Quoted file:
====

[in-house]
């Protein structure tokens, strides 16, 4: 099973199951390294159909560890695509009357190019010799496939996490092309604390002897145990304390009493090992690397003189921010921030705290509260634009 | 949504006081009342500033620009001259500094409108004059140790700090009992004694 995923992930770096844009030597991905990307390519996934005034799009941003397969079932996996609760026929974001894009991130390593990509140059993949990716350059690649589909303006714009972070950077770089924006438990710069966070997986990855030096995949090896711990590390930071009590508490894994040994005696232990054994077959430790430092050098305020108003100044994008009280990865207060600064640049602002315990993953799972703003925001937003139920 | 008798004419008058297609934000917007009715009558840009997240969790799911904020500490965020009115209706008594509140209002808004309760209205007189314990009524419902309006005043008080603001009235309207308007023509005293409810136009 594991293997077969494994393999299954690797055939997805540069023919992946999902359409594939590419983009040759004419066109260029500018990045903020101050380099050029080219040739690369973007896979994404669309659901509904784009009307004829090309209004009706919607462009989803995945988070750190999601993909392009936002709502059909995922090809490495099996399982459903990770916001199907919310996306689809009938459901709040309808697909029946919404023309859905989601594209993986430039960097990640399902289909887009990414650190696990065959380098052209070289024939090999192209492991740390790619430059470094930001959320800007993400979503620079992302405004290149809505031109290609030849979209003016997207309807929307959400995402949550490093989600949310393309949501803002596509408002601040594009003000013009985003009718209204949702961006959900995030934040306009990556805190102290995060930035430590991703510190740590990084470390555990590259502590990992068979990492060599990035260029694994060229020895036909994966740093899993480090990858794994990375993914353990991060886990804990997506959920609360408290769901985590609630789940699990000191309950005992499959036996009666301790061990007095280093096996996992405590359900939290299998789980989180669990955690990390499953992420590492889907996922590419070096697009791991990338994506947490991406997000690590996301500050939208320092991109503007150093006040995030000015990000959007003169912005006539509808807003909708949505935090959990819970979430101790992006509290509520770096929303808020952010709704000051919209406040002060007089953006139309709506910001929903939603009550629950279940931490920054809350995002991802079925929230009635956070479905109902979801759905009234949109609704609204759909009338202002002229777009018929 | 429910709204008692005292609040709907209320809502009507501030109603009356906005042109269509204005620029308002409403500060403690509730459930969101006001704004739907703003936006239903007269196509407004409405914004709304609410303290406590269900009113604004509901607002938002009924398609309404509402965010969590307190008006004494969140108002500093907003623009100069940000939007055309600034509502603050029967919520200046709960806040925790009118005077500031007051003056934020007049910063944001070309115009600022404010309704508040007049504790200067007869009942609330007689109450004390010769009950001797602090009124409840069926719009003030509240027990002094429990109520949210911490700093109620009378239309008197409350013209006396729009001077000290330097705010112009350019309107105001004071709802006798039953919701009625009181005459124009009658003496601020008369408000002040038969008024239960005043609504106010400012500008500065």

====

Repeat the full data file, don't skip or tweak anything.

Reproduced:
[in-house]
């Protein structure tokens, strides 16, 4: 099973199951390294159909560890695509009357190019010799496939996490092309604390002897145990304390009493090992690397003189921010921030705290509260634009 | 949504006081009342500033620009001259500094409108004059140790700090009992004694 995923992930770096844009030597991905990307390519996934005034799009941003397969079932996996609760026929974001894009991130390593990509140059993949990716350059690649589909303006714009972070950077770089924006438990710069966070997986990855030096995949090896711990590390930071009590508490894994040994005696232990054994077959430790430092050098305020108003100044994008009280990865207060600064640049602002315990993953799972703003925001937003139920 | 008798004419008058297609934000917007009715009558840009997240969790799911904020500490965020009115209706008594509140209002808004309760209205007189314990009524419902309006005043008080603001009235309207308007023509005293409810136009 594991293997077969494994393999299954690797055939997805540069023919992946999902359409594939590419983009040759004419066109260029500018990045903020101050380099050029080219040739690369973007896979994404669309659901509904784009009307004829090309209004009706919607462009989803995945988070750190999601993909392009936002709502059909995922090809490495099996399982459903990770916001199907919310996306689809009938459901709040309808697909029946919404023309859905989601594209993986430039960097990640399902289909887009990414650190696990065959380098052209070289024939090999192209492991740390790619430059470094930001959320800007993400979503620079992302405004290149809505031109290609030849979209003016997207309807929307959400995402949550490093989600949310393309949501803002596509408002601040594009003000013009985003009718209204949702961006959900995030934040306009990556805190102290995060930035430590991703510190740590990084470390555990590259502590990992068979990492060599990035260029694994060229020895036909994966740093899993480090990858794994990375993914353990991060886990804990997506959920609360408290769901985590609630789940699990000191309950005992499959036996009666301790061990007095280093096996996992405590359900939290299998789980989180669990955690990390499953992420590492889907996922590419070096697009791991990338994506947490991406997000690590996301500050939208320092991109503007150093006040995030000015990000959007003169912005006539509808807003909708949505935090959990819970979430101790992006509290509520770096929303808020952010709704000051919209406040002060007089953006139309709506910001929903939603009550629950279940931490920054809350995002991802079925929230009635956070479905109902979801759905009234949109609704609204759909009338202002002229777009018929 | 429910709204008692005292609040709907209320809502009507501030109603009356906005042109269509204005620029308002409403500060403690509730459930969101006001704004739907703003936006239903007269196509407004409405914004709304609410303290406590269900009113604004509901607002938002009924398609309404509402965010969590307190008006004494969140108002500093907003623009100069940000939007055309600034509502603050029967919520200046709960806040925790009118005077500031007051003056934020007049910063944001070309115009600022404010309704508040007049504790200067007869009942609330007689109450004390010769009950001797602090009124409840069926719009003030509240027990002094429990109520949210911490700093109620009378239309008197409350013209006396729009001077000290330097705010112009350019309107105001004071709802006798039953919701009625009181005459124009009658003496601020008369408000002040038969008024239960005043609504106010400012500008500065």